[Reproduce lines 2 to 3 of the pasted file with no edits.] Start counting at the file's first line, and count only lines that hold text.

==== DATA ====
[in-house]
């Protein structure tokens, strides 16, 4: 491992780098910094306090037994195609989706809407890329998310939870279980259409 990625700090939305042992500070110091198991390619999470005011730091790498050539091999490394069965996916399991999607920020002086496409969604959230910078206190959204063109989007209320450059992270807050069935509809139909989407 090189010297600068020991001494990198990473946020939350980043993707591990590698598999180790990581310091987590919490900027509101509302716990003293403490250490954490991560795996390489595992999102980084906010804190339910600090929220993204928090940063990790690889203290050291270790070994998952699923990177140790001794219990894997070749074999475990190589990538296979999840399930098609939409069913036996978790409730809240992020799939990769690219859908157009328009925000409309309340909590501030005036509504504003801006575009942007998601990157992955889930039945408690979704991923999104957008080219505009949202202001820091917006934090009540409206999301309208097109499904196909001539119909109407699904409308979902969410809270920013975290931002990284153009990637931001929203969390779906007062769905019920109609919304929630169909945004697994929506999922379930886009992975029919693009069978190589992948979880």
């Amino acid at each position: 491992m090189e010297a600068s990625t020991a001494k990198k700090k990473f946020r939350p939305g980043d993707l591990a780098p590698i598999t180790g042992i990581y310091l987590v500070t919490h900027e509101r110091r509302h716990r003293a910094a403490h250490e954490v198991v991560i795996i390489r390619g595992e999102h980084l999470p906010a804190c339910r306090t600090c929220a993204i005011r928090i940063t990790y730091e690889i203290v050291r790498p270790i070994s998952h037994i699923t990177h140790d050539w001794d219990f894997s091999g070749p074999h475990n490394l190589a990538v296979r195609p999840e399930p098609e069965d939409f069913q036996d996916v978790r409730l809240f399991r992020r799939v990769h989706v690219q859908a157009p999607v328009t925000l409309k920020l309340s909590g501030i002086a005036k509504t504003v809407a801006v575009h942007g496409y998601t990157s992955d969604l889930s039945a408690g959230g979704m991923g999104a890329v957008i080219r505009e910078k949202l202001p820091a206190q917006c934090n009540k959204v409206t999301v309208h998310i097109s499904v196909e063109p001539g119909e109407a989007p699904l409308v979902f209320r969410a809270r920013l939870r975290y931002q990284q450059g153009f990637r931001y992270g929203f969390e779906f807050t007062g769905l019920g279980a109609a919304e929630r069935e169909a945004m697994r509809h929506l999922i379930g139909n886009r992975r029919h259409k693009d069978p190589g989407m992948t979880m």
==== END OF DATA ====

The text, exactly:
């Protein structure tokens, strides 16, 4: 491992780098910094306090037994195609989706809407890329998310939870279980259409 990625700090939305042992500070110091198991390619999470005011730091790498050539091999490394069965996916399991999607920020002086496409969604959230910078206190959204063109989007209320450059992270807050069935509809139909989407 090189010297600068020991001494990198990473946020939350980043993707591990590698598999180790990581310091987590919490900027509101509302716990003293403490250490954490991560795996390489595992999102980084906010804190339910600090929220993204928090940063990790690889203290050291270790070994998952699923990177140790001794219990894997070749074999475990190589990538296979999840399930098609939409069913036996978790409730809240992020799939990769690219859908157009328009925000409309309340909590501030005036509504504003801006575009942007998601990157992955889930039945408690979704991923999104957008080219505009949202202001820091917006934090009540409206999301309208097109499904196909001539119909109407699904409308979902969410809270920013975290931002990284153009990637931001929203969390779906007062769905019920109609919304929630169909945004697994929506999922379930886009992975029919693009069978190589992948979880």
């Amino acid at each position: 491992m090189e010297a600068s990625t020991a001494k990198k700090k990473f946020r939350p939305g980043d993707l591990a780098p590698i598999t180790g042992i990581y310091l987590v500070t919490h900027e509101r110091r509302h716990r003293a910094a403490h250490e954490v198991v991560i795996i390489r390619g595992e999102h980084l999470p906010a804190c339910r306090t600090c929220a993204i005011r928090i940063t990790y730091e690889i203290v050291r790498p270790i070994s998952h037994i699923t990177h140790d050539w001794d219990f894997s091999g070749p074999h475990n490394l190589a990538v296979r195609p999840e399930p098609e069965d939409f069913q036996d996916v978790r409730l809240f399991r992020r799939v990769h989706v690219q859908a157009p999607v328009t925000l409309k920020l309340s909590g501030i002086a005036k509504t504003v809407a801006v575009h942007g496409y998601t990157s992955d969604l889930s039945a408690g959230g979704m991923g999104a890329v957008i080219r505009e910078k949202l202001p820091a206190q917006c934090n009540k959204v409206t999301v309208h998310i097109s499904v196909e063109p001539g119909e109407a989007p699904l409308v979902f209320r969410a809270r920013l939870r975290y931002q990284q450059g153009f990637r931001y992270g929203f969390e779906f807050t007062g769905l019920g279980a109609a919304e929630r069935e169909a945004m697994r509809h929506l999922i379930g139909n886009r992975r029919h259409k693009d069978p190589g989407m992948t979880m």